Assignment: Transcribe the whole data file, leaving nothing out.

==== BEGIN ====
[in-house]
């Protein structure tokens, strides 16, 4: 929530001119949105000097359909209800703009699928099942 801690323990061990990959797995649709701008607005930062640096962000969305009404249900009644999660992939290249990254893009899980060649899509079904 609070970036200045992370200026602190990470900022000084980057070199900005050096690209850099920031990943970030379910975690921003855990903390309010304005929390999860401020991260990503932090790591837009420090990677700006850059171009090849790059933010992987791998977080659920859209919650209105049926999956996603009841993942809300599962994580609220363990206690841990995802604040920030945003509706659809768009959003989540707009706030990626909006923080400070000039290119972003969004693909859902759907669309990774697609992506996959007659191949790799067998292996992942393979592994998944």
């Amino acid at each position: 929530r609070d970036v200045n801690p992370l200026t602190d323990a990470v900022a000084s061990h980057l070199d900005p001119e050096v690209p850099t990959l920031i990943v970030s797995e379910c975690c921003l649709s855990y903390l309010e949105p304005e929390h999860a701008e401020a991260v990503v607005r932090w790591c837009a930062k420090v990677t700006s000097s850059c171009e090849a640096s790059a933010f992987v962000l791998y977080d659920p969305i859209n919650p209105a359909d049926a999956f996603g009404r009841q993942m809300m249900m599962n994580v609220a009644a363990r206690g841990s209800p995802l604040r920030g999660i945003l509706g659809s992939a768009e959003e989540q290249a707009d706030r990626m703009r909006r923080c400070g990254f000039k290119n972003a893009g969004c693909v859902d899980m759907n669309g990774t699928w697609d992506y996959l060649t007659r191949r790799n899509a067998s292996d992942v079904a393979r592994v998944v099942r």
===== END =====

[in-house]
């Protein structure tokens, strides 16, 4: 929530001119949105000097359909209800703009699928099942 801690323990061990990959797995649709701008607005930062640096962000969305009404249900009644999660992939290249990254893009899980060649899509079904 609070970036200045992370200026602190990470900022000084980057070199900005050096690209850099920031990943970030379910975690921003855990903390309010304005929390999860401020991260990503932090790591837009420090990677700006850059171009090849790059933010992987791998977080659920859209919650209105049926999956996603009841993942809300599962994580609220363990206690841990995802604040920030945003509706659809768009959003989540707009706030990626909006923080400070000039290119972003969004693909859902759907669309990774697609992506996959007659191949790799067998292996992942393979592994998944």
């Amino acid at each position: 929530r609070d970036v200045n801690p992370l200026t602190d323990a990470v900022a000084s061990h980057l070199d900005p001119e050096v690209p850099t990959l920031i990943v970030s797995e379910c975690c921003l649709s855990y903390l309010e949105p304005e929390h999860a701008e401020a991260v990503v607005r932090w790591c837009a930062k420090v990677t700006s000097s850059c171009e090849a640096s790059a933010f992987v962000l791998y977080d659920p969305i859209n919650p209105a359909d049926a999956f996603g009404r009841q993942m809300m249900m599962n994580v609220a009644a363990r206690g841990s209800p995802l604040r920030g999660i945003l509706g659809s992939a768009e959003e989540q290249a707009d706030r990626m703009r909006r923080c400070g990254f000039k290119n972003a893009g969004c693909v859902d899980m759907n669309g990774t699928w697609d992506y996959l060649t007659r191949r790799n899509a067998s292996d992942v079904a393979r592994v998944v099942r």